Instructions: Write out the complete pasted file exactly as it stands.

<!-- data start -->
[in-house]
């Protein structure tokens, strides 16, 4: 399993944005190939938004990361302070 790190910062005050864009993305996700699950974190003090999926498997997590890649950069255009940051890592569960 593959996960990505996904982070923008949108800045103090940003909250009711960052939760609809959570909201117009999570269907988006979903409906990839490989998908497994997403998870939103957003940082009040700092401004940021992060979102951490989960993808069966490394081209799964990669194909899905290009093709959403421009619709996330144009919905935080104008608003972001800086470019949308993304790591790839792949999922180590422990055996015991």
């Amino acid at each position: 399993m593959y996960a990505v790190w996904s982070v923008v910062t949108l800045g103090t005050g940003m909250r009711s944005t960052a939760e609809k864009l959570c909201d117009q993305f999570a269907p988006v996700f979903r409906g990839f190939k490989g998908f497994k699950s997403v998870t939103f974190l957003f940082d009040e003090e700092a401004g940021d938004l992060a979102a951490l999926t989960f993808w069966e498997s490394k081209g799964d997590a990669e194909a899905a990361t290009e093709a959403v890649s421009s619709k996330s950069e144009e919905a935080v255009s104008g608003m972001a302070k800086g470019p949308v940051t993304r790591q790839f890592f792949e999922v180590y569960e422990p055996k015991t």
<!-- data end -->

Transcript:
[in-house]
């Protein structure tokens, strides 16, 4: 399993944005190939938004990361302070 790190910062005050864009993305996700699950974190003090999926498997997590890649950069255009940051890592569960 593959996960990505996904982070923008949108800045103090940003909250009711960052939760609809959570909201117009999570269907988006979903409906990839490989998908497994997403998870939103957003940082009040700092401004940021992060979102951490989960993808069966490394081209799964990669194909899905290009093709959403421009619709996330144009919905935080104008608003972001800086470019949308993304790591790839792949999922180590422990055996015991």
């Amino acid at each position: 399993m593959y996960a990505v790190w996904s982070v923008v910062t949108l800045g103090t005050g940003m909250r009711s944005t960052a939760e609809k864009l959570c909201d117009q993305f999570a269907p988006v996700f979903r409906g990839f190939k490989g998908f497994k699950s997403v998870t939103f974190l957003f940082d009040e003090e700092a401004g940021d938004l992060a979102a951490l999926t989960f993808w069966e498997s490394k081209g799964d997590a990669e194909a899905a990361t290009e093709a959403v890649s421009s619709k996330s950069e144009e919905a935080v255009s104008g608003m972001a302070k800086g470019p949308v940051t993304r790591q790839f890592f792949e999922v180590y569960e422990p055996k015991t």